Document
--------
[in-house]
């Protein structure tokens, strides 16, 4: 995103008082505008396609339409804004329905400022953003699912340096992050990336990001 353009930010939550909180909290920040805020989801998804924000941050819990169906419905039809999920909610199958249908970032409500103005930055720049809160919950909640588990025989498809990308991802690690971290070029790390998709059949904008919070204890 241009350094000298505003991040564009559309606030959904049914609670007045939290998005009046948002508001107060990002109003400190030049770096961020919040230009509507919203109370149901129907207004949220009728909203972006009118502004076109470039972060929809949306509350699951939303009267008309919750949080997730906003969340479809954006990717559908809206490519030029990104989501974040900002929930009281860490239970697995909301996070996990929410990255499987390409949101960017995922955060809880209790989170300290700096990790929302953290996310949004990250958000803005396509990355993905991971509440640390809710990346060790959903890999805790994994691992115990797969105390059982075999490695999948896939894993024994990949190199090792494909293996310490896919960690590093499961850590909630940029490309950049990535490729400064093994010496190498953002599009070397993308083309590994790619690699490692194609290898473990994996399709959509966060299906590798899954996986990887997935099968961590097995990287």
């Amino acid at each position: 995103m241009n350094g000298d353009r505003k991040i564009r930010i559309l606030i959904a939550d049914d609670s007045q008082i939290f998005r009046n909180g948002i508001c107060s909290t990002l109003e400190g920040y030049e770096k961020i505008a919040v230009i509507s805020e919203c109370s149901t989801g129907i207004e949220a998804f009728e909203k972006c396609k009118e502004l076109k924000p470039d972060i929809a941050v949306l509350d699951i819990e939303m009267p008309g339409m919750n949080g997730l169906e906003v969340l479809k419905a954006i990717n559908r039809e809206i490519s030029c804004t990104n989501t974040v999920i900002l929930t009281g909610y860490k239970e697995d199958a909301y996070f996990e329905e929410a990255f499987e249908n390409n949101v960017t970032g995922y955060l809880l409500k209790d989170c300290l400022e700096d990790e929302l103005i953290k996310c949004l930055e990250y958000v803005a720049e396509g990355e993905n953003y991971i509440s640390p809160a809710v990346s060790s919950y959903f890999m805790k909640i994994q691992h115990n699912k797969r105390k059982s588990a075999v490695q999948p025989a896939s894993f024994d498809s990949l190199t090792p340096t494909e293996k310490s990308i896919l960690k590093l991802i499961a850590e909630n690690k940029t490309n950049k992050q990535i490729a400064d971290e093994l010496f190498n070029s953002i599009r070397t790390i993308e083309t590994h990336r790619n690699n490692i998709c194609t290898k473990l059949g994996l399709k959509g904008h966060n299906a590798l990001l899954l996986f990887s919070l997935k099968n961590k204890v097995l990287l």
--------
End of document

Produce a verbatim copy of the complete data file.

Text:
[in-house]
């Protein structure tokens, strides 16, 4: 995103008082505008396609339409804004329905400022953003699912340096992050990336990001 353009930010939550909180909290920040805020989801998804924000941050819990169906419905039809999920909610199958249908970032409500103005930055720049809160919950909640588990025989498809990308991802690690971290070029790390998709059949904008919070204890 241009350094000298505003991040564009559309606030959904049914609670007045939290998005009046948002508001107060990002109003400190030049770096961020919040230009509507919203109370149901129907207004949220009728909203972006009118502004076109470039972060929809949306509350699951939303009267008309919750949080997730906003969340479809954006990717559908809206490519030029990104989501974040900002929930009281860490239970697995909301996070996990929410990255499987390409949101960017995922955060809880209790989170300290700096990790929302953290996310949004990250958000803005396509990355993905991971509440640390809710990346060790959903890999805790994994691992115990797969105390059982075999490695999948896939894993024994990949190199090792494909293996310490896919960690590093499961850590909630940029490309950049990535490729400064093994010496190498953002599009070397993308083309590994790619690699490692194609290898473990994996399709959509966060299906590798899954996986990887997935099968961590097995990287």
């Amino acid at each position: 995103m241009n350094g000298d353009r505003k991040i564009r930010i559309l606030i959904a939550d049914d609670s007045q008082i939290f998005r009046n909180g948002i508001c107060s909290t990002l109003e400190g920040y030049e770096k961020i505008a919040v230009i509507s805020e919203c109370s149901t989801g129907i207004e949220a998804f009728e909203k972006c396609k009118e502004l076109k924000p470039d972060i929809a941050v949306l509350d699951i819990e939303m009267p008309g339409m919750n949080g997730l169906e906003v969340l479809k419905a954006i990717n559908r039809e809206i490519s030029c804004t990104n989501t974040v999920i900002l929930t009281g909610y860490k239970e697995d199958a909301y996070f996990e329905e929410a990255f499987e249908n390409n949101v960017t970032g995922y955060l809880l409500k209790d989170c300290l400022e700096d990790e929302l103005i953290k996310c949004l930055e990250y958000v803005a720049e396509g990355e993905n953003y991971i509440s640390p809160a809710v990346s060790s919950y959903f890999m805790k909640i994994q691992h115990n699912k797969r105390k059982s588990a075999v490695q999948p025989a896939s894993f024994d498809s990949l190199t090792p340096t494909e293996k310490s990308i896919l960690k590093l991802i499961a850590e909630n690690k940029t490309n950049k992050q990535i490729a400064d971290e093994l010496f190498n070029s953002i599009r070397t790390i993308e083309t590994h990336r790619n690699n490692i998709c194609t290898k473990l059949g994996l399709k959509g904008h966060n299906a590798l990001l899954l996986f990887s919070l997935k099968n961590k204890v097995l990287l």